- WeAreTheDream.us: A digital hub housing resources and support for undocumented students and their families, including personal stories, information on scholarships, sanctuary colleges and more. The site includes resources from partners including United We Dream, USC’s Pullias Center for Higher Education, and The Dream.US.
- Text Support: Undocumented students and their families can text “we are the dream” to 33-55-77 with their questions, and a team of trained counselors will answer and connect them with existing resources. All text exchanges are kept confidential.
- Twitter Chat: On February 21st, Get Schooled will host a twitter chat with key experts in higher education and immigration to discuss resources available for Dreamers to go to college, as well as answer questions from young Dreamers about possible paths forward.
- We Are The Dream Grants: Schools, colleges and community-based organizations that are committed to supporting undocumented students’ access to higher education can apply for a grant up to $1,000 from Get Schooled to put their ideas into action. For more information, go to wearethedream.us. Grant will be awarded on a rolling basis; the grant application will close March 30, 2018.
- #WeAreTheDream: Chart-topping hip hop artist French Montana, a first generation immigrant from Morocco, will lead #wearethedream to celebrate the impact American immigrants have had on the country. People can post a selfie on Instagram and/or Twitter with the hashtag to share their stories, spread awareness and stand in solidarity with the belief that everyone should have the opportunity to go to college.
“I am one of tens of thousands of first and second generation immigrants that are having a significant positive impact on the United States. We are the Dream,” said French Montana. “I am excited to lead others in this fight to ensure Dreamers connect with support they need to get to college and make their American Dream come true.”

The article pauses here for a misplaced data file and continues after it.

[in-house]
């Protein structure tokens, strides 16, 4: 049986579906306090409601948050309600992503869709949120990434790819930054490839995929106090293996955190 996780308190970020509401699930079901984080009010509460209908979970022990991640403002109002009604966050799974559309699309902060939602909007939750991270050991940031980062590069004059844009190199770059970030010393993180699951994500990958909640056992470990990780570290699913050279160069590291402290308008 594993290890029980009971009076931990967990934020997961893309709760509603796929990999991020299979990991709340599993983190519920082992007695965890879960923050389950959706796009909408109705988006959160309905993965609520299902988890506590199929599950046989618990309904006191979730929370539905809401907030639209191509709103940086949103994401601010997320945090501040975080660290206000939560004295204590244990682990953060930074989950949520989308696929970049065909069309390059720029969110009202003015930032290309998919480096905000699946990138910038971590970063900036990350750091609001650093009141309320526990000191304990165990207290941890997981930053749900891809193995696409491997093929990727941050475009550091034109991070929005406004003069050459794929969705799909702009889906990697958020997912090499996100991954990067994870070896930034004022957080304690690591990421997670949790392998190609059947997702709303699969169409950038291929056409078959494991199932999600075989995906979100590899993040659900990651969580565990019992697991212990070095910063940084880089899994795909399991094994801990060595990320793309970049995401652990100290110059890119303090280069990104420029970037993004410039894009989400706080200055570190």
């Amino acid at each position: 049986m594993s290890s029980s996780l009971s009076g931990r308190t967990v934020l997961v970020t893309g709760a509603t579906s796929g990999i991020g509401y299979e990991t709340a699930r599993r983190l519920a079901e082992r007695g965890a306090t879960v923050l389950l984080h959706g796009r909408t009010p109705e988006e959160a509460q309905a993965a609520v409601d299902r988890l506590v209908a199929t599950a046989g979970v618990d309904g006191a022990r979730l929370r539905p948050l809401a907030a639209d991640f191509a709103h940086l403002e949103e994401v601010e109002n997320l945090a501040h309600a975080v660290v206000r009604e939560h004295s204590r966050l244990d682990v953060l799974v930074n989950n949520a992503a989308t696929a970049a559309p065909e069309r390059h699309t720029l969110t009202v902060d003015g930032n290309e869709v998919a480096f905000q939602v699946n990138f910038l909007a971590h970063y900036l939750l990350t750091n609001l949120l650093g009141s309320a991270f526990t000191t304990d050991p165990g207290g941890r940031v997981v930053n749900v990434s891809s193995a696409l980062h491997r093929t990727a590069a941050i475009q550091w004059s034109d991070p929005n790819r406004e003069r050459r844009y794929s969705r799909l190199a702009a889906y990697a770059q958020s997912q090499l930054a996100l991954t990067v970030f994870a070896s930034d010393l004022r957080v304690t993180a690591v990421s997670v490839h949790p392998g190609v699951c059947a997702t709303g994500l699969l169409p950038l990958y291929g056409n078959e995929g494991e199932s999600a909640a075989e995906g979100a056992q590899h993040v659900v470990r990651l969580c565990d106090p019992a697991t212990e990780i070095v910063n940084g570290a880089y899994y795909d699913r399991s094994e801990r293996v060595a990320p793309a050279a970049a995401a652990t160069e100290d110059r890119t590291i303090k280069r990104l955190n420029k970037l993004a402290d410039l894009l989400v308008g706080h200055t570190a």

According to a 2015 report from the U.S. Department of Education, about 65,000 undocumented students graduate from high school each year and only 5-10% of these undocumented students continue their higher education. Data suggests that to succeed, undocumented young people need factual information about how they can access and finance a college education as well as connection to a broader community.
“The path from high school to college is confusing and stressful for the average high school senior, but even more so for undocumented students,” said Marie Groark, Executive Director of Get Schooled. “We are excited to partner with MTV to spread awareness among undocumented students and their allies that resources are available, college is possible, and they are not alone in their quest to get an education.”
While undocumented youth cannot access federal aid, six states, including California, Minnesota, New Mexico, Oregon, Texas and Washington, allow undocumented students to receive state financial aid.
“California is committed to ensuring all of its residents, documented and undocumented, can access the education they need to benefit themselves, their families and their communities,” said Lupita Cortez Alcalá, Executive Director of the California Student Aid Commission. “This initiative, coupled with the outreach that our state partners have underway, will ensure that all our students know that we stand ready to invest in them and their futures.”
At least 18 additional states have provisions for allowing in-state tuition rates for undocumented students. There are also many private institutions that offer significant support for undocumented students, and TheDream.US, the largest scholarships source for Dreamers, has raised nearly $200 million in scholarships to offset the cost of college.